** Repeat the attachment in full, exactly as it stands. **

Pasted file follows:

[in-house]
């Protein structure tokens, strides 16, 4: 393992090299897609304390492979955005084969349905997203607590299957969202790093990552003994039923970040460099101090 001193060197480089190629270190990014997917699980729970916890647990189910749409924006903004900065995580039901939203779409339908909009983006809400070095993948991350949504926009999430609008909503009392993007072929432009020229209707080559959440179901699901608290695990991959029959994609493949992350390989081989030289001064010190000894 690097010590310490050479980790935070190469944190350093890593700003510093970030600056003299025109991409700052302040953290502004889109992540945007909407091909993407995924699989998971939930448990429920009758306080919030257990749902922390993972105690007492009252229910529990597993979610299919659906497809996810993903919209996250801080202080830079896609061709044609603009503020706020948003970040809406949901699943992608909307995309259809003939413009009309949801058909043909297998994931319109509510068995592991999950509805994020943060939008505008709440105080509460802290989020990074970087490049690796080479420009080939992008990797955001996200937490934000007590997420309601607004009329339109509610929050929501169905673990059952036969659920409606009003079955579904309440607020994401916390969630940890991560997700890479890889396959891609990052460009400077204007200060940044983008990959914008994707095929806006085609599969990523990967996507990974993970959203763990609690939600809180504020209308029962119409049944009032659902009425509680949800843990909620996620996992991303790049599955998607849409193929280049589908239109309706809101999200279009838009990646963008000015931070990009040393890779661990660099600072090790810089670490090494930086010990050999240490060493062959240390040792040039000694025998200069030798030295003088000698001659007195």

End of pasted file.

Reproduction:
[in-house]
């Protein structure tokens, strides 16, 4: 393992090299897609304390492979955005084969349905997203607590299957969202790093990552003994039923970040460099101090 001193060197480089190629270190990014997917699980729970916890647990189910749409924006903004900065995580039901939203779409339908909009983006809400070095993948991350949504926009999430609008909503009392993007072929432009020229209707080559959440179901699901608290695990991959029959994609493949992350390989081989030289001064010190000894 690097010590310490050479980790935070190469944190350093890593700003510093970030600056003299025109991409700052302040953290502004889109992540945007909407091909993407995924699989998971939930448990429920009758306080919030257990749902922390993972105690007492009252229910529990597993979610299919659906497809996810993903919209996250801080202080830079896609061709044609603009503020706020948003970040809406949901699943992608909307995309259809003939413009009309949801058909043909297998994931319109509510068995592991999950509805994020943060939008505008709440105080509460802290989020990074970087490049690796080479420009080939992008990797955001996200937490934000007590997420309601607004009329339109509610929050929501169905673990059952036969659920409606009003079955579904309440607020994401916390969630940890991560997700890479890889396959891609990052460009400077204007200060940044983008990959914008994707095929806006085609599969990523990967996507990974993970959203763990609690939600809180504020209308029962119409049944009032659902009425509680949800843990909620996620996992991303790049599955998607849409193929280049589908239109309706809101999200279009838009990646963008000015931070990009040393890779661990660099600072090790810089670490090494930086010990050999240490060493062959240390040792040039000694025998200069030798030295003088000698001659007195």